As I finished packing and was about to head out of the training room, certain that Dad was already waiting in the parking lot, one of the other seniors on the team, Scott, poked his head into the room. “So what are you gonna wear tomorrow?”

I shrugged. “A coat and tie, I guess.”

He shook his head. “C’mon,” he said, motioning with his hand as he walked through the locker room. I followed him to the equipment room, where Scott addressed the equipment manager, Mr. Kerr. “We need a jersey here,” Scott told him. “What can you do?”

Mr. Kerr pulled a jersey from the shelf and tossed it to me. Number 14. I pulled it on. I was of slight build, and the jersey was cut for shoulder pads, of course, so it hung on me like a large orange, black and white curtain. But it was, right then, my jersey. “There you go,” Scott said, as we walked back toward the training room.

I wore the jersey to school the next day, of course, and on the sidelines during the game that Friday evening. We beat Apollo fairly handily (a score of 26-14 pops into my memory, but I’m not certain) and crowded back into our locker room, happy to have ended the season with a victory. The next Monday, I handed the jersey to Mr. Kerr. I learned later that many of my fellow seniors had neglected to return their jerseys, eventually paying something like $25 for their “lost” jerseys. I wish I’d done the same.

A Six-Pack From Late Autumn 1970
“Let’s Work Together” by Canned Heat from Future Blues
“When You Get Right Down To It” by the Delfonics, Philly Groove 163
“Easy Rider (Let The Wind Pay The Way)” by Iron Butterfly from Metamorphosis
“Games” by Redeye from Redeye
“Too Many People” by Cold Blood from Sisyphus
“Who Needs Ya” by Steppenwolf from Seven

Bonus Track
“St. Cloud Tech School Song” by the Tech High School Band

During the week that we kicked off the Tech-Apollo football rivalry, six of the titles above were listed in the Billboard Hot 100. (See the note below regarding singles vs. album tracks.) There was one nice slice of Philly soul, one light rocker with some nice vocal harmony (Redeye’s “Games”) and four bits of fairly tough bluesy rock. I recall hearing “Let’s Work Together” once or twice and being intrigued, but I doubt that I heard the other five. Why not?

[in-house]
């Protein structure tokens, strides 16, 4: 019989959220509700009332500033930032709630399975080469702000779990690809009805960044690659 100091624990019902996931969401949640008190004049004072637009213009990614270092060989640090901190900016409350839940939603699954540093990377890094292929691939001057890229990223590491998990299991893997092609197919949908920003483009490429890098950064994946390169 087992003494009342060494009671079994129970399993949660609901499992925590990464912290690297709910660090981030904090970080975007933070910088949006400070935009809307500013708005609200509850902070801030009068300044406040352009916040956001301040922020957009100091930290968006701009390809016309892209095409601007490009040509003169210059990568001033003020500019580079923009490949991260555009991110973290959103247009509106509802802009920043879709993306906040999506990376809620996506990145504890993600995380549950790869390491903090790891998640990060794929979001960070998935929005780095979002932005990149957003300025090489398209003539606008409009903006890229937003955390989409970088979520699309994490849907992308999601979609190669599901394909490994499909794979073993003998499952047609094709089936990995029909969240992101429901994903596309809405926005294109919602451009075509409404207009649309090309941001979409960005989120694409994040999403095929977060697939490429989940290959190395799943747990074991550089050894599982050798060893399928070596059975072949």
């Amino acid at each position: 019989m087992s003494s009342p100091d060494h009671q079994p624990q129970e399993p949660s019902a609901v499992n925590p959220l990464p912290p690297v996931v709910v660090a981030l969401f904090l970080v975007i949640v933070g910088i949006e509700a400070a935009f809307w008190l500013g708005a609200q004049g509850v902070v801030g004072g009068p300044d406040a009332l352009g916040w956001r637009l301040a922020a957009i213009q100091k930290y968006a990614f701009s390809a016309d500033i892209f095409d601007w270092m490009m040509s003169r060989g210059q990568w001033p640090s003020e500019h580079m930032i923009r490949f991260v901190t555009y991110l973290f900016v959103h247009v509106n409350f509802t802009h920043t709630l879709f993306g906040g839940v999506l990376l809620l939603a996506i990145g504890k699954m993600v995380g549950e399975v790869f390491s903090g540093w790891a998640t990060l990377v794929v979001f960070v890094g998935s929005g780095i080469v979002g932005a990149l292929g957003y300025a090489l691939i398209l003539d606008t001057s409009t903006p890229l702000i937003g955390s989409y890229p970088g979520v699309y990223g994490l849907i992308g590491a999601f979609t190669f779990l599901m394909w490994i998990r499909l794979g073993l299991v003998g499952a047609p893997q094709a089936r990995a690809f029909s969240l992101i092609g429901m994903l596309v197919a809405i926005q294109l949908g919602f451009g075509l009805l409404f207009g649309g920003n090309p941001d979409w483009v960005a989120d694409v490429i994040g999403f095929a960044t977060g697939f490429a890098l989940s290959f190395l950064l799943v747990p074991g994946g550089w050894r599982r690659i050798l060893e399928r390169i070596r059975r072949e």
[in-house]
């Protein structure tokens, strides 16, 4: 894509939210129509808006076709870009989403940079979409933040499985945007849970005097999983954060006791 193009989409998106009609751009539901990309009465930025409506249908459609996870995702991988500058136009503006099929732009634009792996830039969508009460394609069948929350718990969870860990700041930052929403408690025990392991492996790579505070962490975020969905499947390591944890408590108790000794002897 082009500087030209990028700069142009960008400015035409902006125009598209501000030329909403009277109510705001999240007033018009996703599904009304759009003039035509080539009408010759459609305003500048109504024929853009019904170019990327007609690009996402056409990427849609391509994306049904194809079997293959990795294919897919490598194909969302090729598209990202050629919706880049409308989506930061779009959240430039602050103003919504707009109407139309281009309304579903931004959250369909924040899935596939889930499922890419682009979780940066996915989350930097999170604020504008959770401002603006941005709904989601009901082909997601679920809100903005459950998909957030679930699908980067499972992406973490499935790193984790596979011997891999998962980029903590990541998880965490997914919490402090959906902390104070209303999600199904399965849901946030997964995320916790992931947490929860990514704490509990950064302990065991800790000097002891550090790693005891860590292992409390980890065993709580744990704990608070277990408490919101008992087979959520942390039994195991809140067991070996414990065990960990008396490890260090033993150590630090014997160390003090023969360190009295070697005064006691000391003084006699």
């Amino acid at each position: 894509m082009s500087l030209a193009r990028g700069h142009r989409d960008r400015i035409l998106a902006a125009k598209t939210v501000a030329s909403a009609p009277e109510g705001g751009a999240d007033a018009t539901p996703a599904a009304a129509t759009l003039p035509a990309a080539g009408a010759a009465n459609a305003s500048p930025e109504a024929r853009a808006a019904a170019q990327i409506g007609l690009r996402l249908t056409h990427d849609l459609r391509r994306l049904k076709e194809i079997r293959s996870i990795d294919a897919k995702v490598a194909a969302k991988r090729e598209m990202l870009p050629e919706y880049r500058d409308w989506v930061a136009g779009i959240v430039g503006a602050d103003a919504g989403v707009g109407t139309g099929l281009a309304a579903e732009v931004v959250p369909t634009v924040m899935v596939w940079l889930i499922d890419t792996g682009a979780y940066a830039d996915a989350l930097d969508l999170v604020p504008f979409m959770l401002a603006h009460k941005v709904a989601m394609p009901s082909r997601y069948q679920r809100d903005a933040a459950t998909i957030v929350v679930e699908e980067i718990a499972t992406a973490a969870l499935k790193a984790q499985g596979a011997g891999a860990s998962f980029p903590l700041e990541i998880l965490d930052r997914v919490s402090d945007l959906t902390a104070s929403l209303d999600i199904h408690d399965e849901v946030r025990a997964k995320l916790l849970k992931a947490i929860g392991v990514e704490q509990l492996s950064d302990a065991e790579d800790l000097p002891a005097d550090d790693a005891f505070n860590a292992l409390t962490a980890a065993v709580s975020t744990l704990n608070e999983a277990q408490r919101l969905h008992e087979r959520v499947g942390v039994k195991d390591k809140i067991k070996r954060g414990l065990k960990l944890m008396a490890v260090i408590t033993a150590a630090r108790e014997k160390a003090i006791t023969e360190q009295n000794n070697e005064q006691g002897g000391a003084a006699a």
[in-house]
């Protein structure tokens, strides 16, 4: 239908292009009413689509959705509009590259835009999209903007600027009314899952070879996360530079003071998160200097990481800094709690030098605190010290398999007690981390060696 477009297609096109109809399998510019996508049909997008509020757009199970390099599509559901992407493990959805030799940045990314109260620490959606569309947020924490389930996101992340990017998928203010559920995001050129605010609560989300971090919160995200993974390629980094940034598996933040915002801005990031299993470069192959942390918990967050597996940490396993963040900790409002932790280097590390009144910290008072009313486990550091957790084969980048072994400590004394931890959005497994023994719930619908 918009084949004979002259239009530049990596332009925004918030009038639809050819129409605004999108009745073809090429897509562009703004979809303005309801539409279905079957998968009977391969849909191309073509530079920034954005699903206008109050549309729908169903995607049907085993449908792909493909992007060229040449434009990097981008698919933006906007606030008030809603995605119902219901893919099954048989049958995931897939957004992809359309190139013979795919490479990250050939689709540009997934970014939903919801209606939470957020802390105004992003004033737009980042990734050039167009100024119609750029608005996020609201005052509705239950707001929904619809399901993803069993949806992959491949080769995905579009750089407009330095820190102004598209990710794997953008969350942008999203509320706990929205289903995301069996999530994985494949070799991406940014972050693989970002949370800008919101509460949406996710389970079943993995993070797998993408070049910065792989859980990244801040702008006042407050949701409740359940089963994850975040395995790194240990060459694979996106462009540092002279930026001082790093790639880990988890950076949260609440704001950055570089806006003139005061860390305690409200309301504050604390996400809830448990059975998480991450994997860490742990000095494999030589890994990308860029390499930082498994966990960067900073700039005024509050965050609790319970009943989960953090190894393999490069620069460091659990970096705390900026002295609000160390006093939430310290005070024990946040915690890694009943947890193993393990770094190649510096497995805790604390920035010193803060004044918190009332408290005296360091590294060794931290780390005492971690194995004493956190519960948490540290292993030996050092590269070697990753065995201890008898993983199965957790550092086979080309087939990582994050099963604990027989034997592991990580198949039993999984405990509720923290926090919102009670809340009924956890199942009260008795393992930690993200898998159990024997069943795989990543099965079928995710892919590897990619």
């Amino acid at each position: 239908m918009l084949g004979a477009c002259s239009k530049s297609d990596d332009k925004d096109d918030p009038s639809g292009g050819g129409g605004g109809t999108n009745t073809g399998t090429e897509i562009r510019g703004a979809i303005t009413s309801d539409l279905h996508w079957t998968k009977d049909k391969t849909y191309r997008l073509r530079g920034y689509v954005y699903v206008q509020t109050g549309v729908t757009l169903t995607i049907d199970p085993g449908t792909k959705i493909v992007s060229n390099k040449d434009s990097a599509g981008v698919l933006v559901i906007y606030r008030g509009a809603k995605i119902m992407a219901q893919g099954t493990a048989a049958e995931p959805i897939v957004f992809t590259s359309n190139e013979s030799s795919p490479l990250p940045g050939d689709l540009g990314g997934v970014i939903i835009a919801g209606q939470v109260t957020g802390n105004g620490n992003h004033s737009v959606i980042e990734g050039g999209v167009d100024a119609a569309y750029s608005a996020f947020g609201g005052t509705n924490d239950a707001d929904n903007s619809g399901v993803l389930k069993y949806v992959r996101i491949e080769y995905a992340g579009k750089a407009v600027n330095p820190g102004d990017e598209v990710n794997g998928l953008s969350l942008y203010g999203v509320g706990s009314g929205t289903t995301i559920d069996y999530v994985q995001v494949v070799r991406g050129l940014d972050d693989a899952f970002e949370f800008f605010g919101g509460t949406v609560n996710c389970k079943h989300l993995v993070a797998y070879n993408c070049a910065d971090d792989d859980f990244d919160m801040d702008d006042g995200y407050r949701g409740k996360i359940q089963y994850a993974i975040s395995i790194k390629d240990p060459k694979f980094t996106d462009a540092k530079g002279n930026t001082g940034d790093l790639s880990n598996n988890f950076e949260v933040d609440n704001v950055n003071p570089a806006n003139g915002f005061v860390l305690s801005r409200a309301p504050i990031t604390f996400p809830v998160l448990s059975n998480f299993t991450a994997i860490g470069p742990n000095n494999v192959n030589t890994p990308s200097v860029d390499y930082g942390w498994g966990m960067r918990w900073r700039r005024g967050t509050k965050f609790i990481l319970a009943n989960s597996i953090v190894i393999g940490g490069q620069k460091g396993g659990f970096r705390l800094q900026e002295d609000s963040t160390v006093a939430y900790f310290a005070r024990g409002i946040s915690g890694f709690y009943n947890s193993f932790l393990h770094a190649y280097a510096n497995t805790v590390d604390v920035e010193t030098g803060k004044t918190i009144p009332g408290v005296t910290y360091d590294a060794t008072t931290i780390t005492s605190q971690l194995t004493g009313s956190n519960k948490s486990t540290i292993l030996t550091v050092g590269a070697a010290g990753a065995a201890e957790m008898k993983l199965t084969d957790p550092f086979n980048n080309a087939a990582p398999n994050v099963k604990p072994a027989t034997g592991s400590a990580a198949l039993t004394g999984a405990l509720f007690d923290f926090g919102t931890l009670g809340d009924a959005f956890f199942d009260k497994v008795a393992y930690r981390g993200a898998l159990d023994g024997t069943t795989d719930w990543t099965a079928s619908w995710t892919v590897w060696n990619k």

Well, only two of these six titles made it into the Top 40, which was guiding my listening: “Let’s Work Together” went to No. 26, and “Games” reached No. 27. During the week in question, the one that ended Saturday, November 7, 1970, these titles were strewn mostly in the lower levels of the Hot 100:

“Let’s Work Together” was already in the Top 40, sitting at No. 33. The Delfonics tune was at No. 56 after peaking at No. 53 two weeks earlier. Iron Butterfly’s “Easy Rider (Let The Wind Pay The Way)” would peak at No. 66 two weeks later. (I never paid much attention to Iron Butterfly after buying and quickly selling the group’s live album way back when, but I have to note that “Easy Rider” is a better and more interesting record than I expected it to be; it had been languishing, ignored, in my files with the rest of the Metamorphosis album for a while.) Redeye’s “Games,” on its way to its peak of No. 27, was in the Hot 100 for the first time and was sitting at No. 90.

Cold Blood’s “Too Many People” was in the “Bubbling Under the Top 100” section and had moved up one slot from No. 108 to No. 107. It would be gone when the next chart came out a week later. And Steppenwolf’s “Who Needs Ya” – a typical but fun Steppenwolf boogiefest – was in its first week in the “Bubbling Under” section, sitting at No. 119.  It would peak at No. 54 five weeks later.

As I was planning this post – I do plan sometimes – I called Gary Zwack, the current band director at St. Cloud Tech, and asked about a copy of the school song. He emailed it to me, and as I heard the song for the first time in what must be thirty-five years, I remembered all the words:

March straight on, Old Tech High
To fame and honor great.
The glory of our colors
We’ll never let abate.
We’re with you!
March straight on, Old Tech High!
Be loyal to her name.